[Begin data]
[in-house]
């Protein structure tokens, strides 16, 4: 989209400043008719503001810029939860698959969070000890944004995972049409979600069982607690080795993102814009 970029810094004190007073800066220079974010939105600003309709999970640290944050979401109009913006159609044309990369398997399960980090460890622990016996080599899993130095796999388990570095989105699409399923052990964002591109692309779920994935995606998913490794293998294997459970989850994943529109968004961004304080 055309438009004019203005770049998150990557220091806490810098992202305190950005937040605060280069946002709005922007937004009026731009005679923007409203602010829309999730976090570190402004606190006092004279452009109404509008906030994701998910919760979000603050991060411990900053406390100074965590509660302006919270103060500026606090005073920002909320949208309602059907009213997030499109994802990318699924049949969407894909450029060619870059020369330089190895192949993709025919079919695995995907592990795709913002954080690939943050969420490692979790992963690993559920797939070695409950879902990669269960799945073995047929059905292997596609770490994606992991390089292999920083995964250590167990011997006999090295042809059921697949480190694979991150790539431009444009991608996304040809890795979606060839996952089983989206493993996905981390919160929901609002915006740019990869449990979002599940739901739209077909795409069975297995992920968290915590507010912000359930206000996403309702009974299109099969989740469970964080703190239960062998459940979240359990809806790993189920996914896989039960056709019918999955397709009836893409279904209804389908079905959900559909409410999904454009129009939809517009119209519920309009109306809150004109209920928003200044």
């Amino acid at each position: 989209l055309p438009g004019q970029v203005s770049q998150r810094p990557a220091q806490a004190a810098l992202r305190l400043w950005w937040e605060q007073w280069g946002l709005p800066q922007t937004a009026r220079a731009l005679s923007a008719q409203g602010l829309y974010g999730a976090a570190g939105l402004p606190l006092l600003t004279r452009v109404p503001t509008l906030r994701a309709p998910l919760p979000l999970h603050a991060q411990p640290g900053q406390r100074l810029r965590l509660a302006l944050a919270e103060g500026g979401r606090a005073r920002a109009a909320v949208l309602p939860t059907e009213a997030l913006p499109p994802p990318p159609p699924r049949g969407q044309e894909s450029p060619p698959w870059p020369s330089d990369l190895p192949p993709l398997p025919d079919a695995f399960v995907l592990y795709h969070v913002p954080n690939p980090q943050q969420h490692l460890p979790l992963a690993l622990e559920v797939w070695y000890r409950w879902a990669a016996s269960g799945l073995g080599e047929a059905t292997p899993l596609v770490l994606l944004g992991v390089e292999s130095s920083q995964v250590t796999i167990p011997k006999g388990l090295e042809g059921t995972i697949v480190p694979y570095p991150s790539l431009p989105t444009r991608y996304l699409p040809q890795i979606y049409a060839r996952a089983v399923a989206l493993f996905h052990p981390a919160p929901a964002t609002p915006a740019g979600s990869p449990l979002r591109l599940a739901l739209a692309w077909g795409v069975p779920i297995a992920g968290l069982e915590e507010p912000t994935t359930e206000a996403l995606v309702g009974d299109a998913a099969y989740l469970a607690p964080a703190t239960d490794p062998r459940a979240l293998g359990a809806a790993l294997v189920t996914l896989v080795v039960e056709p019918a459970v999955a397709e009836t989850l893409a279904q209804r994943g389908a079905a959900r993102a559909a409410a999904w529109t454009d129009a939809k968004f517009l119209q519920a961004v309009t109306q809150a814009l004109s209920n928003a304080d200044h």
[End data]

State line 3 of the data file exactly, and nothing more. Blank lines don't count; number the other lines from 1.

């Amino acid at each position: 989209l055309p438009g004019q970029v203005s770049q998150r810094p990557a220091q806490a004190a810098l992202r305190l400043w950005w937040e605060q007073w280069g946002l709005p800066q922007t937004a009026r220079a731009l005679s923007a008719q409203g602010l829309y974010g999730a976090a570190g939105l402004p606190l006092l600003t004279r452009v109404p503001t509008l906030r994701a309709p998910l919760p979000l999970h603050a991060q411990p640290g900053q406390r100074l810029r965590l509660a302006l944050a919270e103060g500026g979401r606090a005073r920002a109009a909320v949208l309602p939860t059907e009213a997030l913006p499109p994802p990318p159609p699924r049949g969407q044309e894909s450029p060619p698959w870059p020369s330089d990369l190895p192949p993709l398997p025919d079919a695995f399960v995907l592990y795709h969070v913002p954080n690939p980090q943050q969420h490692l460890p979790l992963a690993l622990e559920v797939w070695y000890r409950w879902a990669a016996s269960g799945l073995g080599e047929a059905t292997p899993l596609v770490l994606l944004g992991v390089e292999s130095s920083q995964v250590t796999i167990p011997k006999g388990l090295e042809g059921t995972i697949v480190p694979y570095p991150s790539l431009p989105t444009r991608y996304l699409p040809q890795i979606y049409a060839r996952a089983v399923a989206l493993f996905h052990p981390a919160p929901a964002t609002p915006a740019g979600s990869p449990l979002r591109l599940a739901l739209a692309w077909g795409v069975p779920i297995a992920g968290l069982e915590e507010p912000t994935t359930e206000a996403l995606v309702g009974d299109a998913a099969y989740l469970a607690p964080a703190t239960d490794p062998r459940a979240l293998g359990a809806a790993l294997v189920t996914l896989v080795v039960e056709p019918a459970v999955a397709e009836t989850l893409a279904q209804r994943g389908a079905a959900r993102a559909a409410a999904w529109t454009d129009a939809k968004f517009l119209q519920a961004v309009t109306q809150a814009l004109s209920n928003a304080d200044h």